Fresh Arms License Banned due NAP Implementation
ISLAMABAD: The civil and military leadership on Thursday decided to tighten the noose around terrorists, crush those challenging the writ of the state and speed up implementation on the National Action Plan (NAP).
These decisions were taken at a high-profile meeting, chaired by Prime Minister Nawaz Sharif. The army chief and heads of intelligence agencies, the Khyber Pakhtunkhwa governor, provincial chief ministers, and the AJK PM and the Gilgit-Baltistan CM were also present.
Briefing reporters after the marathon meeting, Interior Minister Chaudhry Nisar Ali Khan – who chaired the working session that preceded the meeting led by the PM – said that action would be taken against those trying to create unrest through violence with help from religious leaders, the media and different segments of society.
He said that all the arms licences not renewed by the end of the current year would stand cancelled and, in the future, only computerised arms licences would be issued. He said Punjab and Sindh had already computerised their arms licences and the two other provinces had been asked to follow suit.
He claimed that even though the terrorists’ backbone had been broken, they had not been completely eliminated and the war against terrorism still continued. He was optimistic that the menace of terrorism and militancy would soon be stamped out and observed that isolated incidents of terrorism – including the recent spate of attacks against mediapersons – reflected their frustration.
The interior minister claimed that progress on nearly three-fourths of NAP was termed encouraging, while in other cases, the need to build further momentum was stressed.
He said there were certain hurdles to the implementation of certain aspects of NAP, citing the example of the issue of Afghan repatriation. He said Afghan refugees could not be repatriated with dignity until the government settled matters with Kabul. He said he had opposed a proposal to document the estimated 1.5 million unregistered Afghans living in Pakistan because that would mean extending them some form of legality.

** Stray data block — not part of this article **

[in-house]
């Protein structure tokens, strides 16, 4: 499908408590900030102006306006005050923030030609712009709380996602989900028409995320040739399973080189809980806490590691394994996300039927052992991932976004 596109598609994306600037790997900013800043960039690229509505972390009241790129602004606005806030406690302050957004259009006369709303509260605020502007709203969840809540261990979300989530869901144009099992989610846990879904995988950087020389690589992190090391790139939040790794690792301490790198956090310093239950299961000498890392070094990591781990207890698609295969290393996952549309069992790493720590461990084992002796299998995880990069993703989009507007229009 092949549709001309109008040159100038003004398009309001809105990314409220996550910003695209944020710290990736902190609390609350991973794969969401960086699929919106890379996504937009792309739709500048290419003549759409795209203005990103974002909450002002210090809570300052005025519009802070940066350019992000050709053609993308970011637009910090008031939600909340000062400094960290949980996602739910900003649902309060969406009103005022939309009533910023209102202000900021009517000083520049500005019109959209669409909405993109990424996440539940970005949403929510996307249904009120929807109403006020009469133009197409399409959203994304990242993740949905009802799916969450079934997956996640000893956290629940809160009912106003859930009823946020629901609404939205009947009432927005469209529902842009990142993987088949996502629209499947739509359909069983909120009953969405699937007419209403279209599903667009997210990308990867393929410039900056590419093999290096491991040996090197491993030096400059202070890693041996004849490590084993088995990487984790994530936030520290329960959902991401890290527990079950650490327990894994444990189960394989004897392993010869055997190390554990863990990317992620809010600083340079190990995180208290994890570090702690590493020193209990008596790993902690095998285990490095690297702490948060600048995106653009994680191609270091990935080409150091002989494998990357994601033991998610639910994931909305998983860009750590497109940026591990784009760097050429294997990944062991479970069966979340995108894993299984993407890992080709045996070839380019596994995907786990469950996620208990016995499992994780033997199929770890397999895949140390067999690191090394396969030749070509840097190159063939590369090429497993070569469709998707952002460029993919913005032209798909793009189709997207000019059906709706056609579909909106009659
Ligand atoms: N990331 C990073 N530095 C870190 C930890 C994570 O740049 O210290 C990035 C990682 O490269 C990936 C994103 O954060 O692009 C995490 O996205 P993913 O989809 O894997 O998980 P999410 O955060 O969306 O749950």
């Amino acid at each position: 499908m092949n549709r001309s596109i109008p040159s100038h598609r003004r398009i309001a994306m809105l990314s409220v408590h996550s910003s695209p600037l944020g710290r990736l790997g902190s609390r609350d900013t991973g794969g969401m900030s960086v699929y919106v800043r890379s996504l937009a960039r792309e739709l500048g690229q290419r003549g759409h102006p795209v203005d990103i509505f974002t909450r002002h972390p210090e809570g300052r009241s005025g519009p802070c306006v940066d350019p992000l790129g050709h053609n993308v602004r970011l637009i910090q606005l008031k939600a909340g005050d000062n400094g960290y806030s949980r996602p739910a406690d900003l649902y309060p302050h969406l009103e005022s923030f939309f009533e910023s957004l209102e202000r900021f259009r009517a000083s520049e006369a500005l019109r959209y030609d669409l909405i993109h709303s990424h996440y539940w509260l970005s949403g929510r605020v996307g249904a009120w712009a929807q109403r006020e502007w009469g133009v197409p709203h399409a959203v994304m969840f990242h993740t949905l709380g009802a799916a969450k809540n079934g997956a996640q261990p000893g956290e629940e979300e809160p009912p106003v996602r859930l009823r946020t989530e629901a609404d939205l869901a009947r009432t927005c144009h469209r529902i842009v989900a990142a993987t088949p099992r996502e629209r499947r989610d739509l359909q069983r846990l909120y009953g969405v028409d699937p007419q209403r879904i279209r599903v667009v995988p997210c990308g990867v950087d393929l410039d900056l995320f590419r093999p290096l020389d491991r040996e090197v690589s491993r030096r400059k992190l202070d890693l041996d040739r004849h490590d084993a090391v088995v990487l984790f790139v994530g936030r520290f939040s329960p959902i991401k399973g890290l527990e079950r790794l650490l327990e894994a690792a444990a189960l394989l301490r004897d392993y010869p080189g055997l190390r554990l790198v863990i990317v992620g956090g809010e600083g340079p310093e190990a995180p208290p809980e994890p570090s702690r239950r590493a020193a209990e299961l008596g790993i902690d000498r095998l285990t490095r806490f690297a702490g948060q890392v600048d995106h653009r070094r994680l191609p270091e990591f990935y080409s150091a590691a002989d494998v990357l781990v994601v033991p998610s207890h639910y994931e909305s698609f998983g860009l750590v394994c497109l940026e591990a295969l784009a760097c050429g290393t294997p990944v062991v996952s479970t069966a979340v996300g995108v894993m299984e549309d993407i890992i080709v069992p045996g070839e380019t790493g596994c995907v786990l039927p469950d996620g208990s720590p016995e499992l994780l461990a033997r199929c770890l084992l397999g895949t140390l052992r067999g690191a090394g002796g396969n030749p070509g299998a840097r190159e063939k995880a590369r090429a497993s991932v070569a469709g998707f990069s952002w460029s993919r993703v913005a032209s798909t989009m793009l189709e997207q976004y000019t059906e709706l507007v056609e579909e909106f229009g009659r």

He claimed that certain high-profile militant leaders had agreed to lay down arms, but did not specify whether he was referring to Baloch militants or elements linked to the banned Tehreek-i-Taliban Pakistan (TTP).
Nisar claimed that only Punjab and Islamabad Capital Territory had worked on mapping religious seminaries so far.
He also confirmed that Sindh had expressed reservations about federal organisations encroaching upon its domain and said the PM had assured them that their reservations would be addressed.
He said the meeting had expressed its dissatisfaction over the performance of the National Accountability Bureau (NAB), though the arrest of former petroleum minister Dr Asim Hussain did not come up during the meeting.
He said that cameras would be installed at mosques and imambargahs that were suspected of being involved in the dissemination of hate material. He no one would be allowed to label someone ‘an infidel’ or ‘liable to death’.
Talking about the Dr Imran Farooq murder case, the minister said that a Scotland Yard team had completed its investigations in Pakistan. Being a responsible state, Pakistan had met its international obligations and shared evidence with the team, he said, adding that UK authorities had not sought custody of any of the accused in the case so far.
Matters pertaining to domestic and international NGOs, security companies and the illegal bullet-proofing of vehicles also came under discussion. Nisar said that a new policy on NGOs was ready and would be shared with the provinces before it was launched.
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